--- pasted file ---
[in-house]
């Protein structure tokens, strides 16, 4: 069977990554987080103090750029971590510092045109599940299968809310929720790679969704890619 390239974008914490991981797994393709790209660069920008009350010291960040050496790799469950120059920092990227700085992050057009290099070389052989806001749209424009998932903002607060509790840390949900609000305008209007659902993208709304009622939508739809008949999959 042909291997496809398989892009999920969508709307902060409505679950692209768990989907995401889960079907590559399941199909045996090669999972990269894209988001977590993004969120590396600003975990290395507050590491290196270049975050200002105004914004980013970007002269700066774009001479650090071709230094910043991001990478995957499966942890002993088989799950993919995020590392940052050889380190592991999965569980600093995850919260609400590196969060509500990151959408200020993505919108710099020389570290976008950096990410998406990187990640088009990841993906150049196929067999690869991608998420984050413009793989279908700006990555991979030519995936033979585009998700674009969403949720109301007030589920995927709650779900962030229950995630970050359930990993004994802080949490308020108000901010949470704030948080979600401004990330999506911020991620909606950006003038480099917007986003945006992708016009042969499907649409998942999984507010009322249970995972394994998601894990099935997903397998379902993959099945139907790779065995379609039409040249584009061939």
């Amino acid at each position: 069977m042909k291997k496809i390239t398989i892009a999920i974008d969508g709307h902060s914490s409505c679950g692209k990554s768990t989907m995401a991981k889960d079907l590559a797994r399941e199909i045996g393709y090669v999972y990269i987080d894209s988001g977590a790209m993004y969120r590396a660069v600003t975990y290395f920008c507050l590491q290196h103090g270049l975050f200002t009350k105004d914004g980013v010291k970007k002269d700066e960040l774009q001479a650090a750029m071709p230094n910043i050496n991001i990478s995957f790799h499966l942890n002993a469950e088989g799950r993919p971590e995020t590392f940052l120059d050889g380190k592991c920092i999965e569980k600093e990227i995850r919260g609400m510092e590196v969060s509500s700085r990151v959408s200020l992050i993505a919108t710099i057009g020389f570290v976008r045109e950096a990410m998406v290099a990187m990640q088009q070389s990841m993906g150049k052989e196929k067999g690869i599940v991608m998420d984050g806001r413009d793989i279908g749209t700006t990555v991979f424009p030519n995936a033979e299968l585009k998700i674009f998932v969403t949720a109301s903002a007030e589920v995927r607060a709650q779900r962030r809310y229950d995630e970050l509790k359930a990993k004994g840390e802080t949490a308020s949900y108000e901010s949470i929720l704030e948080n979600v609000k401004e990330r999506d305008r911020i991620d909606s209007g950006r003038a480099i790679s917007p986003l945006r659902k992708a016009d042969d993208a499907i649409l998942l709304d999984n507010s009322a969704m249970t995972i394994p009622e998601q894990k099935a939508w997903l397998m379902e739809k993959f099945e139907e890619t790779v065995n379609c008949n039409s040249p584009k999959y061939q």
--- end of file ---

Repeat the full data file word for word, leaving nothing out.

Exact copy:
[in-house]
């Protein structure tokens, strides 16, 4: 069977990554987080103090750029971590510092045109599940299968809310929720790679969704890619 390239974008914490991981797994393709790209660069920008009350010291960040050496790799469950120059920092990227700085992050057009290099070389052989806001749209424009998932903002607060509790840390949900609000305008209007659902993208709304009622939508739809008949999959 042909291997496809398989892009999920969508709307902060409505679950692209768990989907995401889960079907590559399941199909045996090669999972990269894209988001977590993004969120590396600003975990290395507050590491290196270049975050200002105004914004980013970007002269700066774009001479650090071709230094910043991001990478995957499966942890002993088989799950993919995020590392940052050889380190592991999965569980600093995850919260609400590196969060509500990151959408200020993505919108710099020389570290976008950096990410998406990187990640088009990841993906150049196929067999690869991608998420984050413009793989279908700006990555991979030519995936033979585009998700674009969403949720109301007030589920995927709650779900962030229950995630970050359930990993004994802080949490308020108000901010949470704030948080979600401004990330999506911020991620909606950006003038480099917007986003945006992708016009042969499907649409998942999984507010009322249970995972394994998601894990099935997903397998379902993959099945139907790779065995379609039409040249584009061939």
């Amino acid at each position: 069977m042909k291997k496809i390239t398989i892009a999920i974008d969508g709307h902060s914490s409505c679950g692209k990554s768990t989907m995401a991981k889960d079907l590559a797994r399941e199909i045996g393709y090669v999972y990269i987080d894209s988001g977590a790209m993004y969120r590396a660069v600003t975990y290395f920008c507050l590491q290196h103090g270049l975050f200002t009350k105004d914004g980013v010291k970007k002269d700066e960040l774009q001479a650090a750029m071709p230094n910043i050496n991001i990478s995957f790799h499966l942890n002993a469950e088989g799950r993919p971590e995020t590392f940052l120059d050889g380190k592991c920092i999965e569980k600093e990227i995850r919260g609400m510092e590196v969060s509500s700085r990151v959408s200020l992050i993505a919108t710099i057009g020389f570290v976008r045109e950096a990410m998406v290099a990187m990640q088009q070389s990841m993906g150049k052989e196929k067999g690869i599940v991608m998420d984050g806001r413009d793989i279908g749209t700006t990555v991979f424009p030519n995936a033979e299968l585009k998700i674009f998932v969403t949720a109301s903002a007030e589920v995927r607060a709650q779900r962030r809310y229950d995630e970050l509790k359930a990993k004994g840390e802080t949490a308020s949900y108000e901010s949470i929720l704030e948080n979600v609000k401004e990330r999506d305008r911020i991620d909606s209007g950006r003038a480099i790679s917007p986003l945006r659902k992708a016009d042969d993208a499907i649409l998942l709304d999984n507010s009322a969704m249970t995972i394994p009622e998601q894990k099935a939508w997903l397998m379902e739809k993959f099945e139907e890619t790779v065995n379609c008949n039409s040249p584009k999959y061939q």